Beale Street Task Force to Hire Crowd-Control Consultant

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Beale Street
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The Beale Street Task Force met Wednesday and discussed how to implement crowd control on Beale without charging people to enter the street.

The task force listened to Memphis City Council members’ observations from their trip to Bourbon Street in New Orleans. The council members' main takeaway is that while there is no cover charge to enter Bourbon Street, like Memphis’ Beale Street Bucks, the crowds there were well-controlled.


Owner of Eel Etc. Fashions on Beale, James Clark said that he believes the Beale Street Bucks program is “ruining Beale Street and hurting revenue.”


“We need to make Beale Street a place where everyone can come, not just the tourists,” he added. “African-American people resent the hell out of being charged.”


But, member of the Beale Street Merchants' Association and owner of Silk O’Sullivan’s on Beale, Joellyn Sullivan said no effort in the past has prevented the stampedes and violence on the street as well as the Bucks program.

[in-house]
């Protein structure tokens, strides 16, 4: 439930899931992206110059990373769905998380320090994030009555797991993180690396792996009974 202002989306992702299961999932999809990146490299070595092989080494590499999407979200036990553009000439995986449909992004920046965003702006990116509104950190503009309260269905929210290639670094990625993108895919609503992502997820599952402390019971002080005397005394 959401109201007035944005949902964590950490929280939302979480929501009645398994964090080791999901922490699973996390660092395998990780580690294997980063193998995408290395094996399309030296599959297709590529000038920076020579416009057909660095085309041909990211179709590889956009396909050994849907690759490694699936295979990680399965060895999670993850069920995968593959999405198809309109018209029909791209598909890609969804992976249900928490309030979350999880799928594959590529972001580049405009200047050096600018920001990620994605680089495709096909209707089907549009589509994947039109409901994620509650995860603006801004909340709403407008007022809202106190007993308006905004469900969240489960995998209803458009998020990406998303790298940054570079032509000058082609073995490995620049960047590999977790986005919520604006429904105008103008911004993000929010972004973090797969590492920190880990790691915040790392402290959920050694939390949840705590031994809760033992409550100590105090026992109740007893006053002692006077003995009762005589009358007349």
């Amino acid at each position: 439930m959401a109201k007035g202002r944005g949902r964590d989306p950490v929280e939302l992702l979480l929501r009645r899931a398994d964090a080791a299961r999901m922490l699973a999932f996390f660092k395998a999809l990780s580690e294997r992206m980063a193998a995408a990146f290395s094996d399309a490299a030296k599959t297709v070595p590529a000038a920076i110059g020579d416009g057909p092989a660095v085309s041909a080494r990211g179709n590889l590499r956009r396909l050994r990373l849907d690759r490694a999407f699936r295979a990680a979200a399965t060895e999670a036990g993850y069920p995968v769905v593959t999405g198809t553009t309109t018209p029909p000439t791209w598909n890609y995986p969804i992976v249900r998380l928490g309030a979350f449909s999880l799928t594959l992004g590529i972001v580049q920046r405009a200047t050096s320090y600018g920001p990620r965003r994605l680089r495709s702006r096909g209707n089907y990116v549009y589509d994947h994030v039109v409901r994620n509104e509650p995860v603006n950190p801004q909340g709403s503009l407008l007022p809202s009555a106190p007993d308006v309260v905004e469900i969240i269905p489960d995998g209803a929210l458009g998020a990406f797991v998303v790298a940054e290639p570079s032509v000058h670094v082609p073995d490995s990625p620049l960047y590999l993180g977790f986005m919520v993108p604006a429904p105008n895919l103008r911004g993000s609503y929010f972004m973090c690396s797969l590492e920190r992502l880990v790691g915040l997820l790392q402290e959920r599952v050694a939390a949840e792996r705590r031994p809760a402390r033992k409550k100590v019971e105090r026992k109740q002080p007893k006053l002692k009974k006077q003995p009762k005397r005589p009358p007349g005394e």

However, council member Martavius Jones said the lack of stampedes and other issues cannot be solely attributed to the Bucks program.


“I just don’t think there’s enough data to support that,” he said. “We have to be careful before we make that particular generalization.”


James Holt, president and CEO of the Memphis in May International Festival and member of the task force, said that a cover charge won’t solve the two main issues on Beale Street: Crowd control and perception of exclusion.


“The problems won't be fixed with a cover charge,” he said. “It might have worked for a short time, but it alienated a significant percent of the population.”


He suggests the task force bring in a specialist to study crowd dynamics and establish ways to control it.


Chairman Berlin Boyd agrees, saying that the city needs an expert to access ways to control the crowd effectively on Beale without having a cover charge in place.


The task force held off its vote on recommendations to present to the city council, as its

tentative next step is to find a crowd control consultant, whose fee would be paid by existing Beale Street Bucks revenue.


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